The building, scheduled to open in 2010, underwent a half year-long security review
The opening of the Indian Embassy's $10 million compound, which will be formally presided over by External Affairs Minister S.M. Krishna here on Wednesday evening, was delayed by over a year on account of concerns over security, people familiar with the project told The Hindu.
The building, which was scheduled to open in 2010, had to undergo a half- year-long security review in the wake of concerns expressed by some officials over inadequate security arrangements following the 2009 attack on the Indian Embassy in Kabul. The building's exteriors were subsequently redesigned, with its walls and gates bolstered to provide greater protection after security officials from New Delhi spent weeks reviewing the structure and combing the compound in several visits to Beijing last year. Concerns over security have cast a shadow over the expansive new embassy compound. Indian officials have also taken precautions to ensure greater information security, amid growing concerns over cyber intrusions by China-based hackers and repeated hacking attacks faced by diplomats in the old Ritan Park embassy compound.
The expansive and modern new home of the mission will be formally inaugurated by Mr. Krishna on Wednesday evening. A Chinese official of vice ministerial rank is expected to attend.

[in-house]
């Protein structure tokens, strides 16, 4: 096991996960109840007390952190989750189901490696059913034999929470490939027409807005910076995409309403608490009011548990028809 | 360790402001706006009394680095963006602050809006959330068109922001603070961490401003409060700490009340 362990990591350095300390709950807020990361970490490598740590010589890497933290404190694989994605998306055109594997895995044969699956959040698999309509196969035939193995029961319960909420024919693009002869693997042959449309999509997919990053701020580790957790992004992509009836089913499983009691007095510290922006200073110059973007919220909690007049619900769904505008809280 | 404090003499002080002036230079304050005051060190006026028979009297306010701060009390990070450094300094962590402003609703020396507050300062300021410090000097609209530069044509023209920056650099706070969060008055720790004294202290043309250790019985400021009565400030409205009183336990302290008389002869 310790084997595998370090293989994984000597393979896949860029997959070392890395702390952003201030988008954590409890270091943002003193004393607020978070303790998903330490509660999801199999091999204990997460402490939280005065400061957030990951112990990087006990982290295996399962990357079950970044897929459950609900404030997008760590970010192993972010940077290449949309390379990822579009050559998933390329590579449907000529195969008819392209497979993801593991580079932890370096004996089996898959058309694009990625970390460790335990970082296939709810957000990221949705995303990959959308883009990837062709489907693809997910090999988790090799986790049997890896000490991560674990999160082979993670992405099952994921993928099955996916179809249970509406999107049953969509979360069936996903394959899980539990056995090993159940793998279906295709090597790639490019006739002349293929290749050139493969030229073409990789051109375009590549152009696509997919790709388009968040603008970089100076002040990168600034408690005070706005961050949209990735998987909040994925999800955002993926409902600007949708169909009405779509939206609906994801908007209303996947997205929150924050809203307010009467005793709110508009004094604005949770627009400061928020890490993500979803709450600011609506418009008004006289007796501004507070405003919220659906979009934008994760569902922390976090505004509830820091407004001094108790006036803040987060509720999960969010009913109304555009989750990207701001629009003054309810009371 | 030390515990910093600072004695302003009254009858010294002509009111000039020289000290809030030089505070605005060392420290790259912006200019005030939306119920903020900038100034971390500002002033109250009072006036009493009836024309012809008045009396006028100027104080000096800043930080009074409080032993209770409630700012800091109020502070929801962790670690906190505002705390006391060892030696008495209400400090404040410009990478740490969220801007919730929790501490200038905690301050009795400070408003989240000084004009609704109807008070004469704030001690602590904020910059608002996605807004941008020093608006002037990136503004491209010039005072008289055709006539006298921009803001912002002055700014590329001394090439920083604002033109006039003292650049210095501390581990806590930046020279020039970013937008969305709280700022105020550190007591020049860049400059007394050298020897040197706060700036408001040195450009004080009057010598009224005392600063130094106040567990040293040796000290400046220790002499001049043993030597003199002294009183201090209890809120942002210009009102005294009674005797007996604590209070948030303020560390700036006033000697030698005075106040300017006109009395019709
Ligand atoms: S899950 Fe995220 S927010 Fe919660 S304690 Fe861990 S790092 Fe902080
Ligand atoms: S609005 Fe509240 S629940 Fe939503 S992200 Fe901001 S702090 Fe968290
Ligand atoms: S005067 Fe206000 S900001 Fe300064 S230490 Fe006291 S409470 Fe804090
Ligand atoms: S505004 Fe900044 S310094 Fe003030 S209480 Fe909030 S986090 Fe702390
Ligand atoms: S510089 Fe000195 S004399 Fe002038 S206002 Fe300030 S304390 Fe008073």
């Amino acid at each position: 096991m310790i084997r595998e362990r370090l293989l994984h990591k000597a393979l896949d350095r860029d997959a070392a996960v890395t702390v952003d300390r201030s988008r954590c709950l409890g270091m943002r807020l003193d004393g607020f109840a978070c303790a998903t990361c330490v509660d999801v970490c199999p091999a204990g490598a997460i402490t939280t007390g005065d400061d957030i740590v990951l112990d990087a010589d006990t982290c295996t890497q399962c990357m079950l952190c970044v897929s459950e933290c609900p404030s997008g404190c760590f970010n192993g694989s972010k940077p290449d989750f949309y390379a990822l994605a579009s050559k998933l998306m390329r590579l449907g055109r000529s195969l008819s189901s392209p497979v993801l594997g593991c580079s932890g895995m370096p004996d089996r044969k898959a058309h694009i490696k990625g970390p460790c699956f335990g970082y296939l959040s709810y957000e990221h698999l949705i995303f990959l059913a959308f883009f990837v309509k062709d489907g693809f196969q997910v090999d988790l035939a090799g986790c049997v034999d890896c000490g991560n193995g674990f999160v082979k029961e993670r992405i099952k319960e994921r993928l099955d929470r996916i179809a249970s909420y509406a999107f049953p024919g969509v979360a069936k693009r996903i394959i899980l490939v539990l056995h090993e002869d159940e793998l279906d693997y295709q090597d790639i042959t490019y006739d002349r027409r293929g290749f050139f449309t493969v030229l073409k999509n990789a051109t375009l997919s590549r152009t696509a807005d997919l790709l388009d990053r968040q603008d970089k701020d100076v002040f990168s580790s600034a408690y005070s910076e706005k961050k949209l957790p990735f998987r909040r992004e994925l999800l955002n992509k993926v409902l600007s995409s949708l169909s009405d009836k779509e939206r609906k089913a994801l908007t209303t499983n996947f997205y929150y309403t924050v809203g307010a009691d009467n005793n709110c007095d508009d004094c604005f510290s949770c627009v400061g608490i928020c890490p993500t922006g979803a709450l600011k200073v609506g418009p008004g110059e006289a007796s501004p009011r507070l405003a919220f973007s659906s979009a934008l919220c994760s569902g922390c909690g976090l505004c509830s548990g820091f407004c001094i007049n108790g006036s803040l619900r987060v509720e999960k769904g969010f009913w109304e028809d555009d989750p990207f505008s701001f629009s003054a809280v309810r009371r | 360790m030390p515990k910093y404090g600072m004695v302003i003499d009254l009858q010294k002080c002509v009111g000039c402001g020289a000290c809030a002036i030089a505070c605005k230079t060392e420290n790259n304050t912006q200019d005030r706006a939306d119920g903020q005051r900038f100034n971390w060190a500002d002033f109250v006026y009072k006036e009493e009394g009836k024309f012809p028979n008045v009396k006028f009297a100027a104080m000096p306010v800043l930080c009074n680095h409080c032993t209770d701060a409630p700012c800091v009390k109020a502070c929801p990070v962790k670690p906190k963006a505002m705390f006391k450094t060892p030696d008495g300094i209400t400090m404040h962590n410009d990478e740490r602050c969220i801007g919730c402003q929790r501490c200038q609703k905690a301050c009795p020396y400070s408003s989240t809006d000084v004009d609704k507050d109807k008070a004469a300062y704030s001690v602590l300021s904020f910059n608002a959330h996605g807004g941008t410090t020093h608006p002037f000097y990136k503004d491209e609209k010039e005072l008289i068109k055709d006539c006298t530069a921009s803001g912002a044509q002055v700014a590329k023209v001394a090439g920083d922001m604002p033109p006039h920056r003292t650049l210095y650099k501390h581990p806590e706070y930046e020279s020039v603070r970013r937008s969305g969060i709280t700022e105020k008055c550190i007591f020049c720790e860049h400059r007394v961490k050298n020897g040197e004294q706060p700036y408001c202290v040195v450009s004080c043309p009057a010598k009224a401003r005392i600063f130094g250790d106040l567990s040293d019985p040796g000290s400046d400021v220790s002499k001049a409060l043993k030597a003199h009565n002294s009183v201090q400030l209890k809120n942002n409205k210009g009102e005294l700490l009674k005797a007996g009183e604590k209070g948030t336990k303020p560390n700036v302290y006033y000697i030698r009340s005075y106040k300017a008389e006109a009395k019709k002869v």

The building, made of sandstone brought in from India, was designed by architect Raj Rewal.
Its unique structure, which is centred around a marble-floored atrium capped by a glass dome, was designed to give Chinese people an immediate sense of an Indian aesthetic that they had been familiar with through shared histories, Mr. Rewal said, pointing to Buddhist art in places such as the Longmen Grottoes in central China that came from India.
“In the design, I wanted to convey that the embassy should not only fulfil the functional aspect, but also go beyond it and even become a symbol of a lost connection between two architectural traditions,” he said.
The atrium structure, for instance, was inspired by the hexagonal designs common to basket weaving in India and China. “Even from the outer periphery, we wanted to come up with a design that would be truly representative of India.”